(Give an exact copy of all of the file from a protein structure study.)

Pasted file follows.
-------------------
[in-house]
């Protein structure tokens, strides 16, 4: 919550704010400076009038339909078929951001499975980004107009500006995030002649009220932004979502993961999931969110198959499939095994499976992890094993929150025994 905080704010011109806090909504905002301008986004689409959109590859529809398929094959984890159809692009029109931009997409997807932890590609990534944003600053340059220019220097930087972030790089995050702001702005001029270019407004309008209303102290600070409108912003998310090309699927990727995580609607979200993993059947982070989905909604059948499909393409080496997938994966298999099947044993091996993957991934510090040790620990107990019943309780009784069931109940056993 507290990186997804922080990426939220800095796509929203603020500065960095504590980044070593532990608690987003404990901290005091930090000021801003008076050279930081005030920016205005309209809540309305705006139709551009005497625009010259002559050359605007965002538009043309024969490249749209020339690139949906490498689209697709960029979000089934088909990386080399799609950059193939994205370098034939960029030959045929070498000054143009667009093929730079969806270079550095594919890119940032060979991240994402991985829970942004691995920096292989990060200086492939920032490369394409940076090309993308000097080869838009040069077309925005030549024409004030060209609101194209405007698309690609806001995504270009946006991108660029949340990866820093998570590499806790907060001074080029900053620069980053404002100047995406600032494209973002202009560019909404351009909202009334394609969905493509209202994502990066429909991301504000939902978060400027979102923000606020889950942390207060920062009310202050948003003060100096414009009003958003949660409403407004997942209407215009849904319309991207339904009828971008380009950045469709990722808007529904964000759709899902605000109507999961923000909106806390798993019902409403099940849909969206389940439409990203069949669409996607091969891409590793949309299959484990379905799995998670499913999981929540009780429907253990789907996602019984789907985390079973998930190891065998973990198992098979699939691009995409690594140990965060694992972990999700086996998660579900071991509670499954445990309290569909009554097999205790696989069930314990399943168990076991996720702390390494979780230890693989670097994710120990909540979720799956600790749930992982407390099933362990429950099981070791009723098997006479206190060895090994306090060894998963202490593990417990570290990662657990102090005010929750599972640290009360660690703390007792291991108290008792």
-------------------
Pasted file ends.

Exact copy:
[in-house]
């Protein structure tokens, strides 16, 4: 919550704010400076009038339909078929951001499975980004107009500006995030002649009220932004979502993961999931969110198959499939095994499976992890094993929150025994 905080704010011109806090909504905002301008986004689409959109590859529809398929094959984890159809692009029109931009997409997807932890590609990534944003600053340059220019220097930087972030790089995050702001702005001029270019407004309008209303102290600070409108912003998310090309699927990727995580609607979200993993059947982070989905909604059948499909393409080496997938994966298999099947044993091996993957991934510090040790620990107990019943309780009784069931109940056993 507290990186997804922080990426939220800095796509929203603020500065960095504590980044070593532990608690987003404990901290005091930090000021801003008076050279930081005030920016205005309209809540309305705006139709551009005497625009010259002559050359605007965002538009043309024969490249749209020339690139949906490498689209697709960029979000089934088909990386080399799609950059193939994205370098034939960029030959045929070498000054143009667009093929730079969806270079550095594919890119940032060979991240994402991985829970942004691995920096292989990060200086492939920032490369394409940076090309993308000097080869838009040069077309925005030549024409004030060209609101194209405007698309690609806001995504270009946006991108660029949340990866820093998570590499806790907060001074080029900053620069980053404002100047995406600032494209973002202009560019909404351009909202009334394609969905493509209202994502990066429909991301504000939902978060400027979102923000606020889950942390207060920062009310202050948003003060100096414009009003958003949660409403407004997942209407215009849904319309991207339904009828971008380009950045469709990722808007529904964000759709899902605000109507999961923000909106806390798993019902409403099940849909969206389940439409990203069949669409996607091969891409590793949309299959484990379905799995998670499913999981929540009780429907253990789907996602019984789907985390079973998930190891065998973990198992098979699939691009995409690594140990965060694992972990999700086996998660579900071991509670499954445990309290569909009554097999205790696989069930314990399943168990076991996720702390390494979780230890693989670097994710120990909540979720799956600790749930992982407390099933362990429950099981070791009723098997006479206190060895090994306090060894998963202490593990417990570290990662657990102090005010929750599972640290009360660690703390007792291991108290008792």